CIAL NEWSPAPER OF THE
IVERSITY OF NICHIGAN
ied every morning except Monday
he University year by the Board in
pf Student Publications.
r of Western Conference Editorial
w n W I A5 q ....,. -., ... ,............
:ed Press is' exclusively en,.
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En'ere-l at the postoffice at Ann Arbor,
ichigan, as second class matter..
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Phones: Editorial, 2414 and 176-M; Busi-
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id nlotices of. events will be published in
e Dailyat the discretion of the Editor, if
t at or mailed to The Daily office. Un-
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es not necessarily endorse the sentiments
pressed in the communications.
Telephones, 2414 and 176-1U
MARION B. STAHL
ty Editor.........James :F. Young
sistanttCity Editor......M. Marion Kerr
litorial Board Chairman ......E. R. Meiss
Ralph yers Ilaly T-Joey
J. P. Dawson, Jr. J. E. Mack
I. T. 11ershdorer R. C. Moriarty
H. A. Donahue
orts Editor..............F. H. McPixe
nday sMagazine Editor......Delbert Clark
one.i's , Editor............... Marion Koch
umor Editor... ....Donald Coney
nference Editor...........H. B. Grundy
ctorial Editor...... ......RobertrTarr
usic Editor ..................E.'H. Ailes
has that craving for understanding,
that thirst for knowledge, that insa-
tiable curiosity which is primarily
renaissance in -spirit. If that same
intellectul need is felt today as ithas
been felt in the past, we can be sure
that the renaissance is not over, is
"A man's a man for a' that," said
Robert Burns many years ago. And
the events of the ages have served
to verify his statement. Nothing dis-
courages a small boy more than to
have his mother dress him up with
a lace collar and flowing tie and to
hear someone call him "little gil."
Reaching manhood, the male retains
this resentment upon hearing any
doubts cast with regard to his mas-
culinity. Full grown men with such
names as "Clarence" seem particu-
larly outraged when they think of the
indiscretion with which their names
A late report says that "Clarences"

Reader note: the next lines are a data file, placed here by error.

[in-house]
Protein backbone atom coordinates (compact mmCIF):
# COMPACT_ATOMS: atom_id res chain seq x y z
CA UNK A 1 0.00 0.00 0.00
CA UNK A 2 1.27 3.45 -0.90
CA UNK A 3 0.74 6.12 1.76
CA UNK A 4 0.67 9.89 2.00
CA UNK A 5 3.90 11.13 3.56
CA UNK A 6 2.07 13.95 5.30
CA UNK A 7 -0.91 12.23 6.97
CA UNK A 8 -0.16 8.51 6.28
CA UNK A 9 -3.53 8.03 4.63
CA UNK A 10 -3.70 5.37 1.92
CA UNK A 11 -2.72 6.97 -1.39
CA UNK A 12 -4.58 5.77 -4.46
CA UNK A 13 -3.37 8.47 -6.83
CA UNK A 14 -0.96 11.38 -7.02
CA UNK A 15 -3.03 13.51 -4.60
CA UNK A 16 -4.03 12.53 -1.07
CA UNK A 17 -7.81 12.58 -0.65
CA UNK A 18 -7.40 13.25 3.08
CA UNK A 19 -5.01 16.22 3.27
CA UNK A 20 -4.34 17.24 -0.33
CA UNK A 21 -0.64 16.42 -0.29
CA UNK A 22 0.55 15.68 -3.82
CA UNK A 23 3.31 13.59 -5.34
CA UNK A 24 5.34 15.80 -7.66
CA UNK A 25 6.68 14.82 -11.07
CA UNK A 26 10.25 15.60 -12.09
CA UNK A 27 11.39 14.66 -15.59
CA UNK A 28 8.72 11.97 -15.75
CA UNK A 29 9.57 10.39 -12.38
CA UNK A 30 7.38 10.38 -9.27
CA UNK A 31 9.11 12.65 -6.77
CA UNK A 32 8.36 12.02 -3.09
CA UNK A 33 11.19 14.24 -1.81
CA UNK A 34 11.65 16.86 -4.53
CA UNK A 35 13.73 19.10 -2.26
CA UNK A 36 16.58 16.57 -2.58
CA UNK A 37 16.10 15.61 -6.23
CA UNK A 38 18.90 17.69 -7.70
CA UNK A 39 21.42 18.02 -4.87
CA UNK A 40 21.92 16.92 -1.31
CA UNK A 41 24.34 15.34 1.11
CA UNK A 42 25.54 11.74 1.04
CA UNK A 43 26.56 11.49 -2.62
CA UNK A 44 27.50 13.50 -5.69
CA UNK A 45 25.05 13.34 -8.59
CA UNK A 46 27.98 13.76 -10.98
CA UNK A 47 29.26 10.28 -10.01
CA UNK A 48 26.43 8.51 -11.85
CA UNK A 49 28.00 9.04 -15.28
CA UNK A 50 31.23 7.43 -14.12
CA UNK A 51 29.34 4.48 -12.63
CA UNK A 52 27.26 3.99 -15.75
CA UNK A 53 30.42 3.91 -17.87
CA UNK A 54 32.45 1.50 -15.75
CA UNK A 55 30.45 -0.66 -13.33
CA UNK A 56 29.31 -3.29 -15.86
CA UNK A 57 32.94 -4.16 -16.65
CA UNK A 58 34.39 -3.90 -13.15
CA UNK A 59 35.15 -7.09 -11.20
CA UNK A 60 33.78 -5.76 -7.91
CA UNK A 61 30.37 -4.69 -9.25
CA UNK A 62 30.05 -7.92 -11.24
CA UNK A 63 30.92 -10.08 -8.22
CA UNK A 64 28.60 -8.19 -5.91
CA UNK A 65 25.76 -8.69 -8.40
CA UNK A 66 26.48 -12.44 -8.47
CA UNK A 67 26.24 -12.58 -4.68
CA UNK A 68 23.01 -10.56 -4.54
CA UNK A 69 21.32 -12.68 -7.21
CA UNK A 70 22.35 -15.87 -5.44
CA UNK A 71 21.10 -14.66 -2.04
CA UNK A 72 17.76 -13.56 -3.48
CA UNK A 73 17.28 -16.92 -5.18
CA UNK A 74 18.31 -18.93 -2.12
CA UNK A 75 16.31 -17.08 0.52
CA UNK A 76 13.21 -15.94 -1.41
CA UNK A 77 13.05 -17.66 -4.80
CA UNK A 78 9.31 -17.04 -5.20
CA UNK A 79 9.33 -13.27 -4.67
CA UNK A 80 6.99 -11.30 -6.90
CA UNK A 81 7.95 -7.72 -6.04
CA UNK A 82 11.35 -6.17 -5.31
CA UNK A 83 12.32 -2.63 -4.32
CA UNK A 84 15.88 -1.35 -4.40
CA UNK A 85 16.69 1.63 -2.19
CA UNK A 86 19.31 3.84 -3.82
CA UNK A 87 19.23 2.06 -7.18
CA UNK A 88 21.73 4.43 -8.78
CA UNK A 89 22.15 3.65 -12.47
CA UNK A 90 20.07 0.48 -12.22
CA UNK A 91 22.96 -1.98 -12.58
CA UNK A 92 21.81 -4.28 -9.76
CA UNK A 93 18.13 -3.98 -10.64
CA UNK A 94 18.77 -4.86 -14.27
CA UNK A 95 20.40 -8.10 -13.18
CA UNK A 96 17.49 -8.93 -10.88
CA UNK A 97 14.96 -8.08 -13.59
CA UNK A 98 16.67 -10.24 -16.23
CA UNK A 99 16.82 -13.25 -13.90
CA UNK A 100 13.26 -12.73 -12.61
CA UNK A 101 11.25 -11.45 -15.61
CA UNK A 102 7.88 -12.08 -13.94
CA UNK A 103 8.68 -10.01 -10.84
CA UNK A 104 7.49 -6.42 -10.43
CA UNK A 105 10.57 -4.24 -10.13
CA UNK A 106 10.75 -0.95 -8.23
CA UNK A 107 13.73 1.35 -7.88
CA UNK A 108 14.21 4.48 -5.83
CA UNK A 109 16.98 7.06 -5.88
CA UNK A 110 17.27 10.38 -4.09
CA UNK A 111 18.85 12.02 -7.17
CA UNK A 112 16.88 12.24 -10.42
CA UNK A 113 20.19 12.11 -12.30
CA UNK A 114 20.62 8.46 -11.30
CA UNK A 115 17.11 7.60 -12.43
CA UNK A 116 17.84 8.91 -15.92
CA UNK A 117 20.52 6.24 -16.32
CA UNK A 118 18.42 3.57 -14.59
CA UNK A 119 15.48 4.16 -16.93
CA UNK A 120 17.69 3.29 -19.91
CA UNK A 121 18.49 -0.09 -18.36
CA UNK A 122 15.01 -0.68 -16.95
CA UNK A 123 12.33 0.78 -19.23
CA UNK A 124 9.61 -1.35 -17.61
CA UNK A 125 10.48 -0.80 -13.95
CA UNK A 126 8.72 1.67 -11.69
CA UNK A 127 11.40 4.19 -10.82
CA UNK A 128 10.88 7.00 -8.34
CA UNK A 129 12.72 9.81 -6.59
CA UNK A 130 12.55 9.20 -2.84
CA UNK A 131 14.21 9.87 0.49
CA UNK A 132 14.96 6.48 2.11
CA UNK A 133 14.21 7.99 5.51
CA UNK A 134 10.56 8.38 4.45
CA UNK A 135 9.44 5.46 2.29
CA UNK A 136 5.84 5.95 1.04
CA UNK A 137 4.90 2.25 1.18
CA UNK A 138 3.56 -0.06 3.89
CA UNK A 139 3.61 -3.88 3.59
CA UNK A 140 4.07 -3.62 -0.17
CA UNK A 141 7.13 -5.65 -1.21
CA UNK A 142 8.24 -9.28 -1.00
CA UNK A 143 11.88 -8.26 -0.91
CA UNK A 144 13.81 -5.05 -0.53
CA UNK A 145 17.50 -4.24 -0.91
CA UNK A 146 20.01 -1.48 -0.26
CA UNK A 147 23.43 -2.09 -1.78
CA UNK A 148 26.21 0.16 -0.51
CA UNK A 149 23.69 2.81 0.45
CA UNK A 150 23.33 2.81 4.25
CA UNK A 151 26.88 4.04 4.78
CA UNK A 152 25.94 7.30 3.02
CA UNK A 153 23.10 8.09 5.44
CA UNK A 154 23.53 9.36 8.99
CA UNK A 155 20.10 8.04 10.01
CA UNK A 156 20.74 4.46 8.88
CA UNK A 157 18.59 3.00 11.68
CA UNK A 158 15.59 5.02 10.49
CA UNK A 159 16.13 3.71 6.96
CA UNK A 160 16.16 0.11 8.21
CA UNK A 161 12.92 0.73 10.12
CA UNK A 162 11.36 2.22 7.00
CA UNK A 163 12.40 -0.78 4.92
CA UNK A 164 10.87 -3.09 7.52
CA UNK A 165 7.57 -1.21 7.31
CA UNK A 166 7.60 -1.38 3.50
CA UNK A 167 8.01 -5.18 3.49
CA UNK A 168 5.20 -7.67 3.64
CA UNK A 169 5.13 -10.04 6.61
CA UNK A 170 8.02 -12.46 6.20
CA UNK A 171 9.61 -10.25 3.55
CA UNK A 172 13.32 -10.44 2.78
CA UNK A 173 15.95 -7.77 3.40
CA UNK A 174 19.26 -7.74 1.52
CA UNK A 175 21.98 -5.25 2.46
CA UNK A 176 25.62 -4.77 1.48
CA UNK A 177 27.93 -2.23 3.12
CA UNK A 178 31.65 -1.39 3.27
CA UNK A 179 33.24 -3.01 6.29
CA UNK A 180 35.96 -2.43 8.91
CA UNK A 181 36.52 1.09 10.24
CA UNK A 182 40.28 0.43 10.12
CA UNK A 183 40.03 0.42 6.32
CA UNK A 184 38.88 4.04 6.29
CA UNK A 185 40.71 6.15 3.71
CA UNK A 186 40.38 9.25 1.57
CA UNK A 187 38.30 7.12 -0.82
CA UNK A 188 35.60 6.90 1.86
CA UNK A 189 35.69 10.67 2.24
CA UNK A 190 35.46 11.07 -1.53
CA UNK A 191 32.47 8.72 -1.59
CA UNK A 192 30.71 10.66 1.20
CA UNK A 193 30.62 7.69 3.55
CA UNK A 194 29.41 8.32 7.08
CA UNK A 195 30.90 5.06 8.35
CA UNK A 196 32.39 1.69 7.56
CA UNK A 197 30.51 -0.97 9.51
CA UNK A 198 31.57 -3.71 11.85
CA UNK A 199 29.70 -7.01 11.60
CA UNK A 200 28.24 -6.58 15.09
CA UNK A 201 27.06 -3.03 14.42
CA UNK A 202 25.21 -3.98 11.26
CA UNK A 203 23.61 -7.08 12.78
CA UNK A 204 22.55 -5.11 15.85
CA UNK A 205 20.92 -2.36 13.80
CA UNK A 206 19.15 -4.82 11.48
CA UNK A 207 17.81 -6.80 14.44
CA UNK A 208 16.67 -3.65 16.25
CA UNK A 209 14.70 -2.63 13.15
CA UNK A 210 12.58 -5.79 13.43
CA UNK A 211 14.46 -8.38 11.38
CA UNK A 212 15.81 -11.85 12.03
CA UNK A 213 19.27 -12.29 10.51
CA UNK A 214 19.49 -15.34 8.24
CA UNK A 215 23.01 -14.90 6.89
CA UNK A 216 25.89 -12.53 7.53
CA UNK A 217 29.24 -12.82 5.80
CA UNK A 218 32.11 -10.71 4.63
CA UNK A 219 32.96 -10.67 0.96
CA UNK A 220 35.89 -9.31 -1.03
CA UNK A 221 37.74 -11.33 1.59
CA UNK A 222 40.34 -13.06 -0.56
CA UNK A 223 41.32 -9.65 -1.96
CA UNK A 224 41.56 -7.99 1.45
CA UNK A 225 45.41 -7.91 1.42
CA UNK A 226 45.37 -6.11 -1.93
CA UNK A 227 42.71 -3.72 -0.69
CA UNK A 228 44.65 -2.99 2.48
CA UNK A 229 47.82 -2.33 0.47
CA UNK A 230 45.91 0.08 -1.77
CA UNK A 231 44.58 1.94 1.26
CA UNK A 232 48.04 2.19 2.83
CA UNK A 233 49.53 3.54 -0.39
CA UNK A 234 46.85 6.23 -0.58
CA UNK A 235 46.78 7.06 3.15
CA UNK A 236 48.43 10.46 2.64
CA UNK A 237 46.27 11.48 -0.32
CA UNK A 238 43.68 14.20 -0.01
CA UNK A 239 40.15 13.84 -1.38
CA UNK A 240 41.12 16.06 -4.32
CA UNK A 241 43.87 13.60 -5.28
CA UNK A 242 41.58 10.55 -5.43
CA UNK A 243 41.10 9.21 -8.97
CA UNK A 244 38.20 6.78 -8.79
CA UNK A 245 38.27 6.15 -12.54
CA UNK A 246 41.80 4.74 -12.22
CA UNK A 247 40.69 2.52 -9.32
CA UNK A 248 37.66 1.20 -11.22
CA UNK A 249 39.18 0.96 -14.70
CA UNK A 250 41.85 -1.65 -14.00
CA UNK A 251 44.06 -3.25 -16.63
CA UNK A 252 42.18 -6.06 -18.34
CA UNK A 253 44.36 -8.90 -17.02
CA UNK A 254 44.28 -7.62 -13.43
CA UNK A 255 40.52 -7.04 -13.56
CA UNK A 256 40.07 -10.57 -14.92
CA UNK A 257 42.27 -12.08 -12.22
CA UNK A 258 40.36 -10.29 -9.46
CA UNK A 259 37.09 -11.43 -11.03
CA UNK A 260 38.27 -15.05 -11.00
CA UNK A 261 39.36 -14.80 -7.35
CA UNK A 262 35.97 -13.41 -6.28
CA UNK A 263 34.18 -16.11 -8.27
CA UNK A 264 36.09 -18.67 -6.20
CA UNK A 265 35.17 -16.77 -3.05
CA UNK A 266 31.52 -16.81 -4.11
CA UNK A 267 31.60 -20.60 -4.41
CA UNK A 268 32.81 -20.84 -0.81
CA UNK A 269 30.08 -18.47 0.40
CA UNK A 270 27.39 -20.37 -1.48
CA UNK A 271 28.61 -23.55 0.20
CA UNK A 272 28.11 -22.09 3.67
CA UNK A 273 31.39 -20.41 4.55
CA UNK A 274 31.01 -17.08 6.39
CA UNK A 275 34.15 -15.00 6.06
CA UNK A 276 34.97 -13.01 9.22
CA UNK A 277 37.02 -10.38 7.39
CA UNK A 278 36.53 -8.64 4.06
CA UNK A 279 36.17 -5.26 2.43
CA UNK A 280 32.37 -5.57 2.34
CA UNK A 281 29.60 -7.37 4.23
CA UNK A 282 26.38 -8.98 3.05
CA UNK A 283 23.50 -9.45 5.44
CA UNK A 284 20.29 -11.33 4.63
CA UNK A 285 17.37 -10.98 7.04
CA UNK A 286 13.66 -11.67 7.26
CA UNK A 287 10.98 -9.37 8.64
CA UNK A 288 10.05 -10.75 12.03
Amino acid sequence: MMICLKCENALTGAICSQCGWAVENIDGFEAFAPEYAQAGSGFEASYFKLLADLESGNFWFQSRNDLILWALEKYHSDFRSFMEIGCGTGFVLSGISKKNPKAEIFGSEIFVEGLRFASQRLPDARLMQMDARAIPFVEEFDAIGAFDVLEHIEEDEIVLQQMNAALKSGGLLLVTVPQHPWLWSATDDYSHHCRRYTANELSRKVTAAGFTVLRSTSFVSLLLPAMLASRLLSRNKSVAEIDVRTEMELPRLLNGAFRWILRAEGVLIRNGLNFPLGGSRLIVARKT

throughout the world are going to
organize to deliberately show the
world how inadequately they were
named. The word "sissy" must be
ruled out of the vocabulary as far
as they are concerned. .
This is a commendable spirit. The
world respects women; it also re-
spects men, but no one respects the
latter with the attributes of the
former. It is reassuring to know that
even though men wear "jazz" suits,
and powder their faces with as much
care as do the women, they will rise
in angry passion at charges of effem-
I N l / / U! 1 // / / / lO /! //// /U / f!!
WE DIDN'T MISS
"rHOPE SPRINGS ETERNAL_-"
I live in hope from day to day
That some fair morn
Cal will adorn
His colyum with my latest lay.
And early I do hasten down
Two flights of stairs
Past darksome lairs
Whence snores my footsteps drown-
Down past the hissing hall-light's jet
Whose modest beams
And stingy gleams
Fantastic forms and shapes beget.
In wind-flapp'd robe outside my shrine,
I quickly scan
The toasting pan
Of Toasted Rolls for one of mine.
But all my labors are in vain,
(I build on sand-
In marshy land),
How long to climb those stairs again!
Perhaps my rolls aren't crisp enough,
Or browned to suit
Cal's taste astute;
Or else the butter's stale old stuff.
THE COLLEGE PESSIMIST
(The Columbia Spectator)
The traditional conception of the
college student has been that of a
happy-go-lucky lad, a typical rah-rah
boy. His concerns were few and his
thoughts flimsy and shallow and as
a result, his thoughts didn't amount
to very much. But, gradually, this
conception wore off and today the
world thinks of the college boy as a
serious, pensive sort of a chap, earn-
estly contemplating the lot of man-
kind. And what is more (whether the
freshman has taken advantage of this